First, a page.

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CMOS devices and their circuits
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CMOS devices and their circuits

As a microelectronic IC learner, there is also a course in this semester: "Microelectronic devices", today I will talk about the basic devices: CMOS devices and circuits. We'll talk about latches and triggers later.

Today's main content is as follows:

· Brief introduction of MOS transistor structure and working principle

·CMOS unit circuit and layout

·CMOS gate circuit

· Power representation of CMOS

To be honest, CMOS is more micro electronic devices, micro electronic devices are really difficult... Here are a few things you might want to know about doing digital design (I'll add more later if necessary).

1. Brief introduction of structure and working principle of MOS transistor

It is more or less known that the main function of a transistor in a digital circuit is an electronic switch, which is turned on or off by a voltage or a current. There are roughly two kinds of transistors: One is bipolar junction transistor and the other is metal-oxide-semiconductor field-effect transistor (MOSFET or MOS). metal-oxide-semiconductor field effect transistor). Here we mainly talk about MOS, BJT in the current digital IC design is not the mainstream technology.

①MOS transistors are divided into PMOS and NMOS, which kind of MOS depends on the substrate and doping concentration. As for how it is formed, it is too complicated to explain in a few words, so let's skip it and look directly at their cross section diagram and briefly explain how they work (NMOS are taken as examples below).

The cross-sectional structure of the NMOS transistor is shown as follows:

IC design: CMOS devices and their circuits

The substrate is a silicon substrate (where the Body Si is), the top is a conductive gate, and the middle is an insulating layer composed of silica. In the past, the gate * was made of metal, so it was called metal-oxide-semiconductor. Now the gate * uses poly. In the MOS structure, a capacitor is formed by silica between a metal (polysilicon) and a semiconductor substrate.

Well, it doesn't matter if you don't understand the above paragraph, but remember that in the above NMOS transistor, the substrate is P-type, and there are two N-type doping regions on the substrate called Source and Drain. (You can define the left side as the drain and the right side as the source.) Since the device is symmetrical at this time, S and D are not really determined until the power supply and ground are connected), the upper middle is called Gate * (Gate), which is the three electrodes of NMOS (actually MOS is a 4-terminal device, and its substrate is also a terminal). Here's how they work.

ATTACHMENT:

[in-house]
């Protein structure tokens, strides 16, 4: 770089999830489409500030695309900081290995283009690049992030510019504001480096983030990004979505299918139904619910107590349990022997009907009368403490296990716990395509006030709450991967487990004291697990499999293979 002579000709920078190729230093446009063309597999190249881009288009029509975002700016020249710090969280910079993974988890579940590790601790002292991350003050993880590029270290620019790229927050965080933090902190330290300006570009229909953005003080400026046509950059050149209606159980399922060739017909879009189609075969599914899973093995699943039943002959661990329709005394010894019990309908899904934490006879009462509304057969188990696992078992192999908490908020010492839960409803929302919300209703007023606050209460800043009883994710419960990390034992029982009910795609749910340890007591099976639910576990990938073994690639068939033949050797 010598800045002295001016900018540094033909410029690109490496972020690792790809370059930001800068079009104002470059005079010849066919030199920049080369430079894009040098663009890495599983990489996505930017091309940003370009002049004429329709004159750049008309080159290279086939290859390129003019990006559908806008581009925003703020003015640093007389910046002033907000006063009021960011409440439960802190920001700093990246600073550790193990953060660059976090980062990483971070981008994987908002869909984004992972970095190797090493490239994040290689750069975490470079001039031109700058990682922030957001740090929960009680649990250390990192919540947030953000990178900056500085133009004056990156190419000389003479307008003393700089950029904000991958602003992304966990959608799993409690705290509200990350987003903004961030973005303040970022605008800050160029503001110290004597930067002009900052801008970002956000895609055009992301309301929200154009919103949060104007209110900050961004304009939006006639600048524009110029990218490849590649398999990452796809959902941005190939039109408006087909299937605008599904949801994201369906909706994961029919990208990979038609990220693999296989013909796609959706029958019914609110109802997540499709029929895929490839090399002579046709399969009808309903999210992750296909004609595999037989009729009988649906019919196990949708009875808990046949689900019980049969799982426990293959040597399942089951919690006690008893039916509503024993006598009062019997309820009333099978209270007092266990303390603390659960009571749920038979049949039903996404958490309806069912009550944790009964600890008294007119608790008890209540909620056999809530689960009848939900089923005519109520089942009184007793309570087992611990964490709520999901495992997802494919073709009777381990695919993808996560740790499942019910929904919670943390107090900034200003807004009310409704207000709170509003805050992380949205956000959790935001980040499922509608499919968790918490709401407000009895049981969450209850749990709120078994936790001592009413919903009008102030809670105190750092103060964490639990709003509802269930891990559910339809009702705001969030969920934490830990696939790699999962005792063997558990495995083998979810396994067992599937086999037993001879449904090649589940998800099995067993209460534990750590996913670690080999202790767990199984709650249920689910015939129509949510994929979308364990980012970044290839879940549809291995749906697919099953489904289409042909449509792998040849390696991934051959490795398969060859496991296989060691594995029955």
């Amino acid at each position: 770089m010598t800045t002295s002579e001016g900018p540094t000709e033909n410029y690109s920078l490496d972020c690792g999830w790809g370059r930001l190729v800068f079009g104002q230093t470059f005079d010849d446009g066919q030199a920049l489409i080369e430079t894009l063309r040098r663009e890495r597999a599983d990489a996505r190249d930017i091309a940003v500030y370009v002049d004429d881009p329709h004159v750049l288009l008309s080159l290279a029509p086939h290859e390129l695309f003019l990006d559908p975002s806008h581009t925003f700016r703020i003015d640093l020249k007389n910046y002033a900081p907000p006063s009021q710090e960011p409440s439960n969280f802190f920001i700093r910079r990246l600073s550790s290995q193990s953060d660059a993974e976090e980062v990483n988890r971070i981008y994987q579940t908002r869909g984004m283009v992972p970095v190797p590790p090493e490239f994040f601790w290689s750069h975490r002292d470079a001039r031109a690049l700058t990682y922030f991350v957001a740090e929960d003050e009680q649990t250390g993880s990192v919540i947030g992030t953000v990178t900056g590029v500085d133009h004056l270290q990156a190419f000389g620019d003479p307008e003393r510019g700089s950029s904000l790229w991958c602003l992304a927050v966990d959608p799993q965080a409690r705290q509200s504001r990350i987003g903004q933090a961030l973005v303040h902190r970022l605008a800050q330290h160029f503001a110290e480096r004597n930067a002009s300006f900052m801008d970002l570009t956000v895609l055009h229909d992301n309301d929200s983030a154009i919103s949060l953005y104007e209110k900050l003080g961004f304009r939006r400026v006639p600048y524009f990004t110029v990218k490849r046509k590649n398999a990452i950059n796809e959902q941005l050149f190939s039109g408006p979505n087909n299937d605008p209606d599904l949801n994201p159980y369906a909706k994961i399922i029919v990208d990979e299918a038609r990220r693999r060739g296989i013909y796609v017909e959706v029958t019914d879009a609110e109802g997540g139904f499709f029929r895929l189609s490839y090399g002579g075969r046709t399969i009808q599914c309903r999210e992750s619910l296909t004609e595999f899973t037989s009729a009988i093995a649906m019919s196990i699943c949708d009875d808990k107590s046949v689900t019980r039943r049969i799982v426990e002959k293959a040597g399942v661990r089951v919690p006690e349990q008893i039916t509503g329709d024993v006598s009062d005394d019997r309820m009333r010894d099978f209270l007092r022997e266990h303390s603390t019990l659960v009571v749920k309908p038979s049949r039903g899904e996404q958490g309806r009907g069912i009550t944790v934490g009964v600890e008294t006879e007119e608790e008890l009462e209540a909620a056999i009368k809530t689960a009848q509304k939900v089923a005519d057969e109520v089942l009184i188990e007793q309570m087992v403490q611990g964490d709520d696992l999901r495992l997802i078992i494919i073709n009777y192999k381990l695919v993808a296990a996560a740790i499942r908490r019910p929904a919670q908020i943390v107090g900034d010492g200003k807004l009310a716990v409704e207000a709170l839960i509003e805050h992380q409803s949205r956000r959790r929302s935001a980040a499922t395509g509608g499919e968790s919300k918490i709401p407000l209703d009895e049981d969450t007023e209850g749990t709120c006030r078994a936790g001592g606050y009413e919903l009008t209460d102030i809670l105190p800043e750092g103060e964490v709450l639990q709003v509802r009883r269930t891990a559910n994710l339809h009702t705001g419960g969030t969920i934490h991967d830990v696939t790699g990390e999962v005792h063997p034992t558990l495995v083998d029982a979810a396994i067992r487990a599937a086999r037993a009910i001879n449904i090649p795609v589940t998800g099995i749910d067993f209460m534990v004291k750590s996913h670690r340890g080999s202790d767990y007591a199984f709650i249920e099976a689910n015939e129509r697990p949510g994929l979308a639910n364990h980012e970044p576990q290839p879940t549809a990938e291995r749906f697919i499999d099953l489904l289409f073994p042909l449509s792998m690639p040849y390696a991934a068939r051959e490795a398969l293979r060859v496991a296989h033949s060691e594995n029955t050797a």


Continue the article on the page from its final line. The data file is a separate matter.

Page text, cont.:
We have said that the function of a transistor is roughly a switch that turns on and off under the control of a current or voltage. In the case of an NMOS transistor, we now apply a voltage to it to make it work:

IC design: CMOS devices and their circuits

As shown in the upper left figure, the so-called source *, when applied with voltage, is equivalent to the source of electrons; The so-called leakage *, is equivalent to the leakage of the electron opening; And the grid in the middle, *, acts like a control switch: On the one hand, by controlling the high level voltage applied in the grid *, there is a channel between the source and drain, and the electrons flow from the source to the drain through the channel, and the direction of the current is from the drain to the source, so as to conduct electricity, that is, when the "switch" is opened (due to the formation of N channel, that is, electronic conduction, so it becomes N-type CMOS). On the other hand, a low level voltage is applied to the gate by the control, so that the channel is off, so that the source and drain are off, that is, when the "switch" is off. This is the structure and workflow of NMOS. (PMOS work in the opposite way: turn on by controlling the low level voltage applied to the gate, and turn off the channel by controlling the high level voltage applied to the gate.)

Note: When the voltage of the gate * reaches a certain value, the channel will be formed. The voltage when the channel is formed is called the threshold voltage (Vth).

② Let's take a look at the I-V characteristic curve (note the two names, one is transfer characteristic curve, one is output characteristic curve) :

IC design: CMOS devices and their circuits

In * we know that for NMOS, the source *(S) is grounded, the drain *(D) is connected to the digital power supply, at work, the general Vds is constant, and then according to the voltage on the gate *(G) to determine whether the channel is open. When working, the value of Vg (that is, the voltage value of the input signal) is a fixed value, which is either high level (may fluctuate) or low level. From here, we also know that when NMOS works, there is current flowing from the power supply (VDD) to the ground (that is, from D to S). When the power supply voltage is constant, This current follows the voltage across the gate *.

③ Then we look at the internal capacitance formed by itself (parasitic capacitance) of MOS.

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